Greater Wellington Regional Council is asking the public for feedback on plans to improve the region’s public transport network.
Consultation on the Regional Public Transport Plan is open, which looks to drive de-carbonisation of vehicles, improve road safety, and increase patronage.
The council has set targets for itself to measure if they are succeeding or not.
The targets are:
- Cutting emissions by a third (from 1.2 million tonnes of CO2 emissions in 2018, down to 0.83 million tonnes of CO2 emission by 2030)
- Reducing the number of road deaths by 40 percent (from 186 deaths and serious injuries on the roads in 2019, down to 122 by 2030)
- Increasing number of people using active transport or public transport by 40 percent (from 28 percent of all trips were made by public transport / active travel in 2018, to 39 percent by 2030)
“Our first point of call is to actively reduce public transport emissions by accelerating the decarbonisation of our region’s bus fleet and pursuing additional electrification opportunities across both rail and ferry,” said the council’s transport committee chair, Roger Blakeley.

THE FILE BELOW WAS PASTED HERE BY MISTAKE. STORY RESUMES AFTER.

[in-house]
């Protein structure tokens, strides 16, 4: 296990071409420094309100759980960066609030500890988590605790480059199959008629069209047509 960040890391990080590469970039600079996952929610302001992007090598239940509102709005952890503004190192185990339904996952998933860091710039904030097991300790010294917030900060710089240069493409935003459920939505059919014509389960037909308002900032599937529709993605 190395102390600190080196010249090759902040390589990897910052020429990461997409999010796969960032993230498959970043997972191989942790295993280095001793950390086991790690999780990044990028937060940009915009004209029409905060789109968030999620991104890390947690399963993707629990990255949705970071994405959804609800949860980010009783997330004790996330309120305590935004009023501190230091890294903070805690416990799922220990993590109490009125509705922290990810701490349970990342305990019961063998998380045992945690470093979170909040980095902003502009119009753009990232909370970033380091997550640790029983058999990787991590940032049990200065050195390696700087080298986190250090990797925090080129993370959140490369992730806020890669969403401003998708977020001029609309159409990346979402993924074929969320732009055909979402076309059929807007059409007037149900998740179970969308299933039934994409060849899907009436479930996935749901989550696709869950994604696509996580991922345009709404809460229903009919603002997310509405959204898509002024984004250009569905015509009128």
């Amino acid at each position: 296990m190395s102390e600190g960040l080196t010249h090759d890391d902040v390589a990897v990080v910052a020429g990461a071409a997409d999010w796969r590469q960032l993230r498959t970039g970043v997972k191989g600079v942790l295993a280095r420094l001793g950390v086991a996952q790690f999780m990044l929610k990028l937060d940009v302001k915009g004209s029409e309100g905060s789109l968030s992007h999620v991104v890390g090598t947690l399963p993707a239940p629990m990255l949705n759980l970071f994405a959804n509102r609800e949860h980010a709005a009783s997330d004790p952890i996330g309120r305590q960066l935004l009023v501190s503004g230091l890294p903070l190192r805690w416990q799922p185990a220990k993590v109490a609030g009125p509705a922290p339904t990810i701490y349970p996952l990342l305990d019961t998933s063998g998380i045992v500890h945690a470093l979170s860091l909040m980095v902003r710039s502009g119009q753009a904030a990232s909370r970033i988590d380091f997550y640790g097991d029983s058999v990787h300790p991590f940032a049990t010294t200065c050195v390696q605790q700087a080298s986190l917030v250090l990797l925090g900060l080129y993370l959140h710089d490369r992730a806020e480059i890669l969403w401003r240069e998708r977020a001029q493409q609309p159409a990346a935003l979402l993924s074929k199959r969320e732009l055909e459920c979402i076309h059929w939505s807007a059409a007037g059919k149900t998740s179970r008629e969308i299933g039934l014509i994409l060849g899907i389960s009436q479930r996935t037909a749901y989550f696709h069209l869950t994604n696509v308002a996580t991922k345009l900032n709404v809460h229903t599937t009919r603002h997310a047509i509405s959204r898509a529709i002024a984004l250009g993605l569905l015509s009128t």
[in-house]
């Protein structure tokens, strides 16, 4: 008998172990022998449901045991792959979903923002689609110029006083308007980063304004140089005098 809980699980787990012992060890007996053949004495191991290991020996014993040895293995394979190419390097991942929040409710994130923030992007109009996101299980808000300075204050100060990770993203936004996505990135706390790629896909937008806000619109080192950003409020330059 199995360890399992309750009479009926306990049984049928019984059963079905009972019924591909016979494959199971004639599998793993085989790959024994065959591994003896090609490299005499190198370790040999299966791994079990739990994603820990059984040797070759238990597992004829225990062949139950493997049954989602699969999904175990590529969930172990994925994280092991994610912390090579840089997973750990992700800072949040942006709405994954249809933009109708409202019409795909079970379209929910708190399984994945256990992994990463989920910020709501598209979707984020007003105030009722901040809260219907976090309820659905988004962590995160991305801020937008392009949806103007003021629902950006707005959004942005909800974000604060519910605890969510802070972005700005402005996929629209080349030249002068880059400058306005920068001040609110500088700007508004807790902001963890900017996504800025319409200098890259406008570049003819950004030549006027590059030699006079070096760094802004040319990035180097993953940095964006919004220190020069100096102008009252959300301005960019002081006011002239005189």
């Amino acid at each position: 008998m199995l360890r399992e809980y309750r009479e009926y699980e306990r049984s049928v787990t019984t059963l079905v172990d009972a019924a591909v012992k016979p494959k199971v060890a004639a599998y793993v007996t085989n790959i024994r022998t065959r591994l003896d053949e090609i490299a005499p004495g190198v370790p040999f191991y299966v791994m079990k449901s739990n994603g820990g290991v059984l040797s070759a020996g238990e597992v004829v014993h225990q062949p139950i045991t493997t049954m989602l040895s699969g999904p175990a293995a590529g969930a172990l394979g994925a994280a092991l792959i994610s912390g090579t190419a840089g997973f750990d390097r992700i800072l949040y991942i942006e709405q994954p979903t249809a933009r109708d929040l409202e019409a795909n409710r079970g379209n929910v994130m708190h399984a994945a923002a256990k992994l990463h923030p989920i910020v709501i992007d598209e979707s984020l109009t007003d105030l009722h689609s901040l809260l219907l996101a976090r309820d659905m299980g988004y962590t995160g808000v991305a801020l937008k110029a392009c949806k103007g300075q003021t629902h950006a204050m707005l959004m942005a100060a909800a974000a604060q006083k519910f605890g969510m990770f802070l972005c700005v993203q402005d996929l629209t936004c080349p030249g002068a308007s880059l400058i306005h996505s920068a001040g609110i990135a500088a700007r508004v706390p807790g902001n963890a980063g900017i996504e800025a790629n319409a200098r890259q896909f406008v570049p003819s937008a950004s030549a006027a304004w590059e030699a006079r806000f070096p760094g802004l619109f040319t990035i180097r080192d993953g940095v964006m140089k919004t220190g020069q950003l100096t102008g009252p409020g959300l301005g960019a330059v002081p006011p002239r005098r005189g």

“This will include aiming to have over 100 electric buses by 2023, with a clear target to have all core bus services electric by 2030.
“To support our communities to make sustainable and active choices, we’re advocating for a high quality, high capacity and high frequency core network.”
The plan provides an outline on where the council will prioritise investment.
Building capacity and reliability into the region’s rail network is the first priority, which would be brought about through upgrading existing infrastructure and progressing Let’s Get Wellington Moving.
Meanwhile, making walking, cycling and public transport an attractive option is the second priority, achieved through investing in active transport infrastructure, and decarbonising public transport fleet.
The plan does not guarantee funding nor implementation of a project or activity. Instead, it is a statement of priorities, and indicates which activities should be included.
Public engagement is now open until 19 March.